Mark 16:9–20 in Tatian's Diatessaron
Minister, Curtisville Christian Church (Indiana, USA)
© 2012 by James Snapp, Jr. All rights reserved. This edition copyright © 2012 by The Heroic Age. All rights reserved.
Abstract: This paper presents an analysis of the arrangement of Mark 16:9–20 in two major witnesses to Tatian's Diatessaron, an important second-century witness to the text of the Gospels.
§1. One of the most important, and most difficult, remaining tasks in New Testament textual criticism is the reconstruction of the Diatessaron, a compilation of the contents of the four canonical Gospels blended into one continuous narrative, made by Tatian in about AD 172. Although earlier patristic writers, such as Tatian's teacher Justin Martyr, used many snippets of the Gospels, the Diatessaron's testimony to a Gospels text from the mid-100's is much more extensive, and it is significantly earlier than any other testimony of similar scope. The arrangement of the Diatessaron is easier to discern than its exact contents, but that is enough to establish its testimony in the case of major variants such as Mark 16:9–20. This article will examine the treatment of Mark 16:9–20 in three major witnesses to the Diatessaron.
§2. Three texts, in three languages, are the foundational witnesses to Tatian's Diatessaron:
- Ephrem Syrus's Syriac commentary on the Diatessaron, produced before 373
- Victor of Capua's Latin Codex Fuldensis, produced in the 540s
- Abu-l-Faraj Abdullah Ibn-at-Tabib's Arabic Diatessaron, produced before 1043
Each attests to the inclusion of Mark 16:9–20 in the Diatessaron.
§3. In the most ancient witness to Ephrem's Commentary (Chester Beatty Syriac MS 709, from about 500), Ephrem combines Mark 16:15 and Matthew 28:19: "After they had crucified him, he commanded his disciples, 'Go out into the whole world and proclaim my Gospel to the whole of creation, and baptize all the Gentiles'" (Comm. 8.1, as cited in McCarthy 1993, 145). This statement is absent from the Armenian form of Ephrem's Commentary, preserved in two copies from 1195. Their non-inclusion is almost certainly one of many cases of condensation in the Armenian text; nevertheless, it would be helpful if additional testimony about the presence or absence of Mark 16:9–20 in the Diatessaron could be found.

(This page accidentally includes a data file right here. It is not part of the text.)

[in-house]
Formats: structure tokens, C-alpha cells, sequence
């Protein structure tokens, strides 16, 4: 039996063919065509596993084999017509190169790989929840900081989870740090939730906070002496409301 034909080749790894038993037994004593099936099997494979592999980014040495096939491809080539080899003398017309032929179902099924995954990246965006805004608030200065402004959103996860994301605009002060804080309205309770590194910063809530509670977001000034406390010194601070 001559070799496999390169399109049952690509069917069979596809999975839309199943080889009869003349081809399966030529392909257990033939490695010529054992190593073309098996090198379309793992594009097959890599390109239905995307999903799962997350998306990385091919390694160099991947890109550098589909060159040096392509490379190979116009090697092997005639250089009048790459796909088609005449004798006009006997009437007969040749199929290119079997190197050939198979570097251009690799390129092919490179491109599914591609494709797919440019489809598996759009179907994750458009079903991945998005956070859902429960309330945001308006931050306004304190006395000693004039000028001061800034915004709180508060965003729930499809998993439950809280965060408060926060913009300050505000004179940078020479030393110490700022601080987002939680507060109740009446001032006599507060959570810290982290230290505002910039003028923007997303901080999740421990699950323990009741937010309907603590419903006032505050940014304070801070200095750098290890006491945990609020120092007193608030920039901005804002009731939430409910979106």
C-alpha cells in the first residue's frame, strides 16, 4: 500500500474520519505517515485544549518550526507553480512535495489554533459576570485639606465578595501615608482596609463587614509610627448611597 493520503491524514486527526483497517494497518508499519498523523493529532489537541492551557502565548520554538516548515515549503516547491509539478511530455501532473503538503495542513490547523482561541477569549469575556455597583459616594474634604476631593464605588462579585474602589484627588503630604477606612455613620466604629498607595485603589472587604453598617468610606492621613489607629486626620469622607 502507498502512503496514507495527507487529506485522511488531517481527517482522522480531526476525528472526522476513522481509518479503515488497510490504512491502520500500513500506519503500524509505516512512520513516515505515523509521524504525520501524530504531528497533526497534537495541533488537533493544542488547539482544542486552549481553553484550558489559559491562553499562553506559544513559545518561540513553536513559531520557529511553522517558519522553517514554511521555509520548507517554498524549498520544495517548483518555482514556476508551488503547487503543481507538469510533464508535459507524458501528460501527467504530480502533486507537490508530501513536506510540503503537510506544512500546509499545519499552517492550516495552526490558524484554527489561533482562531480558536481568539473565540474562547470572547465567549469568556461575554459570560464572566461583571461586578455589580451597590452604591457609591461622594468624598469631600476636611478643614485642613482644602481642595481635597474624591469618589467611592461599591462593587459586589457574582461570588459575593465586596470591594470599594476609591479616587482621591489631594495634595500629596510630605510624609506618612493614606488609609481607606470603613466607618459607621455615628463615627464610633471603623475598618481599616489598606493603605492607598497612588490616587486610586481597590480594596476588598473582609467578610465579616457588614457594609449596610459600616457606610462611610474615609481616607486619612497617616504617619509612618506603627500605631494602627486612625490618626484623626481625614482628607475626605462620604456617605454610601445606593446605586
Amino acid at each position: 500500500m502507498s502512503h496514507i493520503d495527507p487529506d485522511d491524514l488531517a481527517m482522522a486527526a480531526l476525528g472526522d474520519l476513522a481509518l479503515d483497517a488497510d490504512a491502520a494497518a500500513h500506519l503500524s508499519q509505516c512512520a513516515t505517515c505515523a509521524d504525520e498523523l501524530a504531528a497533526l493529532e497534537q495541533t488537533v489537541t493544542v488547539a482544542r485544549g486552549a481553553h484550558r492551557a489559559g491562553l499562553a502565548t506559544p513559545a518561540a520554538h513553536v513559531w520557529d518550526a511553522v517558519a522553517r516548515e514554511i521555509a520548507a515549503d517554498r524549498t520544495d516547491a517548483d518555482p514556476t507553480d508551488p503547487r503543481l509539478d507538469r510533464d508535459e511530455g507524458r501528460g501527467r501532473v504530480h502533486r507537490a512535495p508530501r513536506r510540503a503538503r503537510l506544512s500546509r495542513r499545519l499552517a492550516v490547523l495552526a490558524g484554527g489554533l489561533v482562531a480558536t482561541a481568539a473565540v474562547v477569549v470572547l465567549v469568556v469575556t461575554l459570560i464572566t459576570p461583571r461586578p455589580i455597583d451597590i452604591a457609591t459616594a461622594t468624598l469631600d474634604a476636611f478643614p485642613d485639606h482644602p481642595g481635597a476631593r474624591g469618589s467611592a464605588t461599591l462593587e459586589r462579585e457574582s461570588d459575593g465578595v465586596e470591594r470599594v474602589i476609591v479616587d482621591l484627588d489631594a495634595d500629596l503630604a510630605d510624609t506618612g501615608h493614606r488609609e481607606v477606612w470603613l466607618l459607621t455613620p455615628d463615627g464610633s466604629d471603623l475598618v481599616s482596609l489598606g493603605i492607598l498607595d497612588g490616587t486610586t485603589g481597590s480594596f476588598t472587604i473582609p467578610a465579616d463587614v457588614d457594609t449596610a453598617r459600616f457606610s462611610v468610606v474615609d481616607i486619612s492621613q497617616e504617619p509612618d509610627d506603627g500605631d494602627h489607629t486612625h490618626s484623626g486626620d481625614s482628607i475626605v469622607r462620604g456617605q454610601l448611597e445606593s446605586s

§4. Unfortunately, additional testimony is hard to find. The text of the Arabic Diatessaron is suspect because it has two parents: Tatian's Diatessaron, and the Peshitta. Although the Arabic Diatessaron includes Mark 16:9–20, how can we discern whether this trait descends from Tatian's Diatessaron, or from the Peshitta? Similarly, the text of Codex Fuldensis includes Mark 16:9–20, but it also has two parents: Tatian's Diatessaron, and the Vulgate. How can we discern whether this trait descends from Tatian's Diatessaron, or from the Vulgate?
§5. Fortunately there is a way. In both the Arabic Diatessaron and the Codex Fuldensis, the text of Mark 16:9–20 is divided into several pieces, which are blended with material from the other Gospels. Neither the Peshitta Gospels nor the Vulgate Gospels have this feature, being continuous texts. So by comparing the arrangements of the pieces of Mark 16:9–20 in the Arabic Diatessaron and Codex Fuldensis, we can discern whether their arrangements can be reasonably attributed to two independent harmonists, or if they are so similar as to demand to be recognized as a trait derived from Tatian's Diatessaron.
§6. An adequate basis for comparison is provided by the English translation of the Arabic Diatessaron made by the Reverend J. Hamlyn Hill (1894), and the presentation of the Latin text of Codex Fuldensis made by Ernestus Ranke (1868). By placing Hill's English translation of the Arabic Diatessaron alongside Ranke's presentation of Codex Fuldensis, we can compare their arrangements of the pieces of Mark 16:9–20 and see whether they agree or contradict each other. In the following list of comparisons, "AD" represents the Arabic Diatessaron, and "CF" represents Codex Fuldensis.
- AD 53 has Mark 16:9 after John 20:2–17.